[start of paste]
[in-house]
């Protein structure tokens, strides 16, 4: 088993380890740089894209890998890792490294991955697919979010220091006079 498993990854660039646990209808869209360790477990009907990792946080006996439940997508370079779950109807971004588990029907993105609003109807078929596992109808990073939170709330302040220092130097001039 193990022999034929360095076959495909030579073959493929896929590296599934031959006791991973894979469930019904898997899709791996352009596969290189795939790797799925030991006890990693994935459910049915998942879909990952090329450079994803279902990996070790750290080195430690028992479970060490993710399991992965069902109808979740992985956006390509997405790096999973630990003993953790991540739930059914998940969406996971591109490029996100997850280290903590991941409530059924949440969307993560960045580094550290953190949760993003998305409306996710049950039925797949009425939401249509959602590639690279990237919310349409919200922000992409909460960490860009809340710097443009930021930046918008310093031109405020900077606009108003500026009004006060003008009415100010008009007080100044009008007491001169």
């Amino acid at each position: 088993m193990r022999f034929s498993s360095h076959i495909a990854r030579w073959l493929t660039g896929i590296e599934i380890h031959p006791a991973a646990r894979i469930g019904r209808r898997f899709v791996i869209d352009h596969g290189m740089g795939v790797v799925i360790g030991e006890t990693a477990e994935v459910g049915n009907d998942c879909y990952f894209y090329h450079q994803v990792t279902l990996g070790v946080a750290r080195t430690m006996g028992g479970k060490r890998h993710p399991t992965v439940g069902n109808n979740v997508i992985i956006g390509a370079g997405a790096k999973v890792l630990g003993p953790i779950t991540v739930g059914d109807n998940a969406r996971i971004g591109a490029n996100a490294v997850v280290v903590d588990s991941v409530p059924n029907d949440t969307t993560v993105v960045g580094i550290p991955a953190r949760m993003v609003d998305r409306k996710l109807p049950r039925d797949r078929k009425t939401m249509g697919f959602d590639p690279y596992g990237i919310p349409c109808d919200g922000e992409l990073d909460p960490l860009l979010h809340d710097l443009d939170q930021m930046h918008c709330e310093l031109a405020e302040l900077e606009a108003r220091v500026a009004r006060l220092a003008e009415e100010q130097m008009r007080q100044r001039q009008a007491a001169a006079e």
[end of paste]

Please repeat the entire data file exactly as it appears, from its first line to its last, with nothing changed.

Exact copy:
[in-house]
């Protein structure tokens, strides 16, 4: 088993380890740089894209890998890792490294991955697919979010220091006079 498993990854660039646990209808869209360790477990009907990792946080006996439940997508370079779950109807971004588990029907993105609003109807078929596992109808990073939170709330302040220092130097001039 193990022999034929360095076959495909030579073959493929896929590296599934031959006791991973894979469930019904898997899709791996352009596969290189795939790797799925030991006890990693994935459910049915998942879909990952090329450079994803279902990996070790750290080195430690028992479970060490993710399991992965069902109808979740992985956006390509997405790096999973630990003993953790991540739930059914998940969406996971591109490029996100997850280290903590991941409530059924949440969307993560960045580094550290953190949760993003998305409306996710049950039925797949009425939401249509959602590639690279990237919310349409919200922000992409909460960490860009809340710097443009930021930046918008310093031109405020900077606009108003500026009004006060003008009415100010008009007080100044009008007491001169």
């Amino acid at each position: 088993m193990r022999f034929s498993s360095h076959i495909a990854r030579w073959l493929t660039g896929i590296e599934i380890h031959p006791a991973a646990r894979i469930g019904r209808r898997f899709v791996i869209d352009h596969g290189m740089g795939v790797v799925i360790g030991e006890t990693a477990e994935v459910g049915n009907d998942c879909y990952f894209y090329h450079q994803v990792t279902l990996g070790v946080a750290r080195t430690m006996g028992g479970k060490r890998h993710p399991t992965v439940g069902n109808n979740v997508i992985i956006g390509a370079g997405a790096k999973v890792l630990g003993p953790i779950t991540v739930g059914d109807n998940a969406r996971i971004g591109a490029n996100a490294v997850v280290v903590d588990s991941v409530p059924n029907d949440t969307t993560v993105v960045g580094i550290p991955a953190r949760m993003v609003d998305r409306k996710l109807p049950r039925d797949r078929k009425t939401m249509g697919f959602d590639p690279y596992g990237i919310p349409c109808d919200g922000e992409l990073d909460p960490l860009l979010h809340d710097l443009d939170q930021m930046h918008c709330e310093l031109a405020e302040l900077e606009a108003r220091v500026a009004r006060l220092a003008e009415e100010q130097m008009r007080q100044r001039q009008a007491a001169a006079e």